I have a confession to make — I’m a terrible student. I don’t mean that I got bad grades in school or can’t learn what is being taught; what I mean is that I get bored easily while participating in training classes. I tend to pick things up quickly, so repetition bores me, and my mind starts to wander. As a student, this can lead me to miss important parts of the course. As an instructional designer, these experiences help me approach course development with the intent to engage my fellow “terrible” students.
How do I get my learners to pay attention and stay engaged? I’ve found success through storytelling. I craft a story around the learning. When I want to kick it up a notch, I make the story funny.
We, as humans, love a good story. They reach out, grab our attention and hold us in place until the story is resolved. Why do you think binge-watching has become a regular thing in our society? We want to experience a complete story from beginning to end. And when it comes to comedy, we love it!
So, if we all like a good story, why are we not already using storytelling elements in training? Often, more emphasis is placed on getting all the information from subject matter experts (SMEs) to our learners. And while that is an important part of learning, it can result in a learning experience that is nothing more than a firehose of information. We overload our learners with a ton of information and expect them to retain and apply it successfully on the job.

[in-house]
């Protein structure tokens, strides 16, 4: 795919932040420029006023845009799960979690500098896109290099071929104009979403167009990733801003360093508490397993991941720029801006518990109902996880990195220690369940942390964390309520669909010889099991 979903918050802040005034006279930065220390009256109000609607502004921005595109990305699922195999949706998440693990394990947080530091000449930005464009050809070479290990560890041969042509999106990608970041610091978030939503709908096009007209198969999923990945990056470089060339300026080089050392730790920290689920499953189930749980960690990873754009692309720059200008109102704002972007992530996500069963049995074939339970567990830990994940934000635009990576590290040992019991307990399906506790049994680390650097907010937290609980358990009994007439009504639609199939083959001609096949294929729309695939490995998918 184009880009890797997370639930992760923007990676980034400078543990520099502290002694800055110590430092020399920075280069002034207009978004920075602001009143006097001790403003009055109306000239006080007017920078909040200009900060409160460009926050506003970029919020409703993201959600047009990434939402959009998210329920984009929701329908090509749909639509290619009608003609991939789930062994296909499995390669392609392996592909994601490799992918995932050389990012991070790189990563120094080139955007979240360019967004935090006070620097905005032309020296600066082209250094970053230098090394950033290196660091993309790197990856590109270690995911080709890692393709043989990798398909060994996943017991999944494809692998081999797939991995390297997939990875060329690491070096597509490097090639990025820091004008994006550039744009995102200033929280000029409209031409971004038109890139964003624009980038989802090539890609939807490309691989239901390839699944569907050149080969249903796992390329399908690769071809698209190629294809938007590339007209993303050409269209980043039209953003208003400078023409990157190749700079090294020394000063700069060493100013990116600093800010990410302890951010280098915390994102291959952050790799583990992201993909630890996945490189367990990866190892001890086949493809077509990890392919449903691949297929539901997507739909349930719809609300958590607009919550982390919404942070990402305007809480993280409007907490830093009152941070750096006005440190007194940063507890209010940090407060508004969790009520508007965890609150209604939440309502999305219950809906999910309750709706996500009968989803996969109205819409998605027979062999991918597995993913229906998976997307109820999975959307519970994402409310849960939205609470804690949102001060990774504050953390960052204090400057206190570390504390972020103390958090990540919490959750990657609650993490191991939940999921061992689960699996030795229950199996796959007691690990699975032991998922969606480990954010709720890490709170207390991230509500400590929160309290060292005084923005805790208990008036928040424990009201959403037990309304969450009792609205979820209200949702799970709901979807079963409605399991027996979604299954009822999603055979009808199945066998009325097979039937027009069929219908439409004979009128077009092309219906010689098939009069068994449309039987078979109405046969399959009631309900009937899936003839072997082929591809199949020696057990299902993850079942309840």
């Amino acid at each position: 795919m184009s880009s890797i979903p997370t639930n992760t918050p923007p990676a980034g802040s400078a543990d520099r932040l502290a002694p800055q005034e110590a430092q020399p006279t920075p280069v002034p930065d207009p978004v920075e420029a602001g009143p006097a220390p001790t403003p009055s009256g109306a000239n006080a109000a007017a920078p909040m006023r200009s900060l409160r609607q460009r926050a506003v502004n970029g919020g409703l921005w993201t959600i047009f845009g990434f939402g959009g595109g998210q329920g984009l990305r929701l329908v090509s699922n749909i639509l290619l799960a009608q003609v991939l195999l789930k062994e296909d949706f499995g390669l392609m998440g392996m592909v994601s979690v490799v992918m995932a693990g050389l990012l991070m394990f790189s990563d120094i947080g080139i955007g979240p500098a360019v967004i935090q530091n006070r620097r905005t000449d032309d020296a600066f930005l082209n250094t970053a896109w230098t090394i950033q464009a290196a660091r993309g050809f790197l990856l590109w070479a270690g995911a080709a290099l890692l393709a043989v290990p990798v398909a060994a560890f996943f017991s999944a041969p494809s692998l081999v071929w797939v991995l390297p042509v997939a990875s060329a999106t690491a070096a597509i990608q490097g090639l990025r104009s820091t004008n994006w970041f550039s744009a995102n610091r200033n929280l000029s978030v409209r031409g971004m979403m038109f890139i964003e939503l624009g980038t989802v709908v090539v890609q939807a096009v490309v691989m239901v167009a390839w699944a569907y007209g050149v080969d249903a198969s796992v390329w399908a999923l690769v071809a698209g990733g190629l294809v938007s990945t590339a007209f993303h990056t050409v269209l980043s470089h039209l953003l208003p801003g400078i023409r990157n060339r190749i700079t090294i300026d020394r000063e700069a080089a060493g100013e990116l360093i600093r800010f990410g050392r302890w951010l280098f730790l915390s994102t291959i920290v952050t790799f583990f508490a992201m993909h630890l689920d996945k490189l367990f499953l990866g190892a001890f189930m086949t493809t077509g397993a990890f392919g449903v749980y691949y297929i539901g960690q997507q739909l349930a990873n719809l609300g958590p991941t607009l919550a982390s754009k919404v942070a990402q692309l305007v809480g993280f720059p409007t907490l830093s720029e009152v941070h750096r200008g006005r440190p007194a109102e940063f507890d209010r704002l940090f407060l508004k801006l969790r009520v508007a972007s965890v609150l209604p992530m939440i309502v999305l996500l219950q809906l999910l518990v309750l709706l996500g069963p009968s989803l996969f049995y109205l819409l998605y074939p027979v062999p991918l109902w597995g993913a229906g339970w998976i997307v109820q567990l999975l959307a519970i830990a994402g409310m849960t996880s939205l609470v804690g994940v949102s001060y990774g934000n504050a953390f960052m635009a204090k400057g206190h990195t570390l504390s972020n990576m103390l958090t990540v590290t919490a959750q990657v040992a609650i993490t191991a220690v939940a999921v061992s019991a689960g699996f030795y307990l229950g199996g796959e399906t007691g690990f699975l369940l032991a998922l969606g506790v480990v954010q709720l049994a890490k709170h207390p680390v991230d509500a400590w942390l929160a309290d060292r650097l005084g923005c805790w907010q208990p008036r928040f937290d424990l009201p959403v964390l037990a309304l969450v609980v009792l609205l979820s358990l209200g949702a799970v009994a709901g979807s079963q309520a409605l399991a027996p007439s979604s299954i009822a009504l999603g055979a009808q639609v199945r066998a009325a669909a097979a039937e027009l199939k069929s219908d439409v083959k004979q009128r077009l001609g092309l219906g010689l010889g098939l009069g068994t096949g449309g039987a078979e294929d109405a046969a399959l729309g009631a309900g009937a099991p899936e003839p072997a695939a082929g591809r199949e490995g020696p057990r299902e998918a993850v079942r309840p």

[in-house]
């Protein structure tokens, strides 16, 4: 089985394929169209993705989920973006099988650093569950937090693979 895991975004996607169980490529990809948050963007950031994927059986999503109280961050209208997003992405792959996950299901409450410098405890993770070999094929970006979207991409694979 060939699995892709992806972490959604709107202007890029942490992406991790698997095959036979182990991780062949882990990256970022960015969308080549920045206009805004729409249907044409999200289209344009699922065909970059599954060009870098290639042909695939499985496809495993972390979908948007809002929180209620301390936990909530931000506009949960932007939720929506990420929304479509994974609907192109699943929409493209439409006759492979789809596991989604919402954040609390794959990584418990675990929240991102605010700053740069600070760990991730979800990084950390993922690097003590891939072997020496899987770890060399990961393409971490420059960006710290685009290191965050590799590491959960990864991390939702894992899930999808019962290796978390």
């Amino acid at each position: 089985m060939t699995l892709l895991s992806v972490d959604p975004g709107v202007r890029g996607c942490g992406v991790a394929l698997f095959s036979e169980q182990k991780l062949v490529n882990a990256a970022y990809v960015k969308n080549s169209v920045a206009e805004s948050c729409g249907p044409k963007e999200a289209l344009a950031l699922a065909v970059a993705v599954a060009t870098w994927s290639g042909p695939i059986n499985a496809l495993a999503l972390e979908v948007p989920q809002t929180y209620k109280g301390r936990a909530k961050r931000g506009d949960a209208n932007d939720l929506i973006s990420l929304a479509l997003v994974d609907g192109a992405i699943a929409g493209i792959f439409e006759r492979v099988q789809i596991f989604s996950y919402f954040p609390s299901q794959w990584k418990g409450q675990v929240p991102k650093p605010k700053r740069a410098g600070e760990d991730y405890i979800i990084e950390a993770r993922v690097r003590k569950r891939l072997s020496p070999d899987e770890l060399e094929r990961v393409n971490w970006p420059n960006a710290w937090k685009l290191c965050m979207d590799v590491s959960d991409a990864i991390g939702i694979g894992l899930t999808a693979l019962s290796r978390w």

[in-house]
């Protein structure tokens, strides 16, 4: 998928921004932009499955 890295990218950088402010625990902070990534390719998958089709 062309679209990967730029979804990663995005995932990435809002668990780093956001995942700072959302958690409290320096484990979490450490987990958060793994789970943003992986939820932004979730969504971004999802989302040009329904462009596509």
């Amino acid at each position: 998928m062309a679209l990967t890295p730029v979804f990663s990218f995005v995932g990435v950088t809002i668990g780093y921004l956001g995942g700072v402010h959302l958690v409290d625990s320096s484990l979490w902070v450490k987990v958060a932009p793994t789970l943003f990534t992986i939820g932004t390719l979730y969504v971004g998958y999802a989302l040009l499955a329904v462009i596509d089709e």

Our job as instructional designers is to frame the information in a manner that is easily digested and retained. That is where telling a good story comes in.
Making it Memorable
Think back to the last learning event you attended. Can you remember word-for-word what the trainer or voice-over in eLearning said at any point? Seems unreasonable, right? Who can remember exactly what another person says?
Now, what if I said, “I am the one who knocks?” Many people will have a mental flashback to that particular scene in the television show “Breaking Bad” and remember Walter White uttering this famous line. And that is not the only one. How many people remember Joey’s classic pick-up line from “Friends” — “How you doin’?” These quotes were crafted to be remembered. They are rooted in a story; when you hear them, they invoke hours of storytelling, and all the information instantly rushes back to your mind. And while things like making methamphetamine or using pick-up lines are not usually included in training materials, the stories surrounding those famous lines are what make them memorable.
In my projects, I have found that using humor is the best way to tell a story. We don’t have hours and hours to build a dramatic story that will culminate into a scene like Walter White’s discussion with his wife in “Breaking Bad.” But, if we lean into the humorous side of life or even the tasks we are training for, we can make memorable moments for our learners. Humor is the trojan horse of training — it gets us in the learner’s mind and grabs their attention so our content can sneak in while they aren’t looking.
But how can we use humor in something that is not inherently funny?